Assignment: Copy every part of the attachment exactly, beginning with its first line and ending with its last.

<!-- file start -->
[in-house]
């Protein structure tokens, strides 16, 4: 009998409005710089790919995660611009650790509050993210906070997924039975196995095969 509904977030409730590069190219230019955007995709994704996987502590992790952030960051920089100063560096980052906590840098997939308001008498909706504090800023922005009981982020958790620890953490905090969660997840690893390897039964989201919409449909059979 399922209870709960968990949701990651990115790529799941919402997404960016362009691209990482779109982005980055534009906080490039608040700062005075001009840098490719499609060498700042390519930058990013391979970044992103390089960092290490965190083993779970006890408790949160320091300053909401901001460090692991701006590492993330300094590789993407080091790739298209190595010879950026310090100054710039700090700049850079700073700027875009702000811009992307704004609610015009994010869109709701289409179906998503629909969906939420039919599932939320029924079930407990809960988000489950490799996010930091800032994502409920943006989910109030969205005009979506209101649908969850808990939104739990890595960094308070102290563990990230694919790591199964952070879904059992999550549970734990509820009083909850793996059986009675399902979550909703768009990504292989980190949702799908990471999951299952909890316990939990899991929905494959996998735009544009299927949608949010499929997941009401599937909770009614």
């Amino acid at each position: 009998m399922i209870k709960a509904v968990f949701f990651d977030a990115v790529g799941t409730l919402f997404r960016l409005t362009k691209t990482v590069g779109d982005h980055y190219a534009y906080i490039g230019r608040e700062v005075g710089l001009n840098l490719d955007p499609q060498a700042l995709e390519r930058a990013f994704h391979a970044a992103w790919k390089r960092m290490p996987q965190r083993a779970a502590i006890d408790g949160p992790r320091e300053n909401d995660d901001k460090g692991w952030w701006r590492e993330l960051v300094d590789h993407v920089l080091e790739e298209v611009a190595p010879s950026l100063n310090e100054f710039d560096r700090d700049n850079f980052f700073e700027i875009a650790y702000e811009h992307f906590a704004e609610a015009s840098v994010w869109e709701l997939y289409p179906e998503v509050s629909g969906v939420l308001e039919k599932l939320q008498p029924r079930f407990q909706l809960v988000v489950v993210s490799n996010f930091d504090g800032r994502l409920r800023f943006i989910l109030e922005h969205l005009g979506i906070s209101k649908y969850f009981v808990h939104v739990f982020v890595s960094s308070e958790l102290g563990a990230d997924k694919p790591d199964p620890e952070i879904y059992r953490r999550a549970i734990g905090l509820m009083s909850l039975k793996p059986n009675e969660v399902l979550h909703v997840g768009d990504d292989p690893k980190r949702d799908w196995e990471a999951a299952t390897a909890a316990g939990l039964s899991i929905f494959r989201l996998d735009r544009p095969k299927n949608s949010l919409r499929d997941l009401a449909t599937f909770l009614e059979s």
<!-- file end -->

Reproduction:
[in-house]
């Protein structure tokens, strides 16, 4: 009998409005710089790919995660611009650790509050993210906070997924039975196995095969 509904977030409730590069190219230019955007995709994704996987502590992790952030960051920089100063560096980052906590840098997939308001008498909706504090800023922005009981982020958790620890953490905090969660997840690893390897039964989201919409449909059979 399922209870709960968990949701990651990115790529799941919402997404960016362009691209990482779109982005980055534009906080490039608040700062005075001009840098490719499609060498700042390519930058990013391979970044992103390089960092290490965190083993779970006890408790949160320091300053909401901001460090692991701006590492993330300094590789993407080091790739298209190595010879950026310090100054710039700090700049850079700073700027875009702000811009992307704004609610015009994010869109709701289409179906998503629909969906939420039919599932939320029924079930407990809960988000489950490799996010930091800032994502409920943006989910109030969205005009979506209101649908969850808990939104739990890595960094308070102290563990990230694919790591199964952070879904059992999550549970734990509820009083909850793996059986009675399902979550909703768009990504292989980190949702799908990471999951299952909890316990939990899991929905494959996998735009544009299927949608949010499929997941009401599937909770009614």
């Amino acid at each position: 009998m399922i209870k709960a509904v968990f949701f990651d977030a990115v790529g799941t409730l919402f997404r960016l409005t362009k691209t990482v590069g779109d982005h980055y190219a534009y906080i490039g230019r608040e700062v005075g710089l001009n840098l490719d955007p499609q060498a700042l995709e390519r930058a990013f994704h391979a970044a992103w790919k390089r960092m290490p996987q965190r083993a779970a502590i006890d408790g949160p992790r320091e300053n909401d995660d901001k460090g692991w952030w701006r590492e993330l960051v300094d590789h993407v920089l080091e790739e298209v611009a190595p010879s950026l100063n310090e100054f710039d560096r700090d700049n850079f980052f700073e700027i875009a650790y702000e811009h992307f906590a704004e609610a015009s840098v994010w869109e709701l997939y289409p179906e998503v509050s629909g969906v939420l308001e039919k599932l939320q008498p029924r079930f407990q909706l809960v988000v489950v993210s490799n996010f930091d504090g800032r994502l409920r800023f943006i989910l109030e922005h969205l005009g979506i906070s209101k649908y969850f009981v808990h939104v739990f982020v890595s960094s308070e958790l102290g563990a990230d997924k694919p790591d199964p620890e952070i879904y059992r953490r999550a549970i734990g905090l509820m009083s909850l039975k793996p059986n009675e969660v399902l979550h909703v997840g768009d990504d292989p690893k980190r949702d799908w196995e990471a999951a299952t390897a909890a316990g939990l039964s899991i929905f494959r989201l996998d735009r544009p095969k299927n949608s949010l919409r499929d997941l009401a449909t599937f909770l009614e059979s």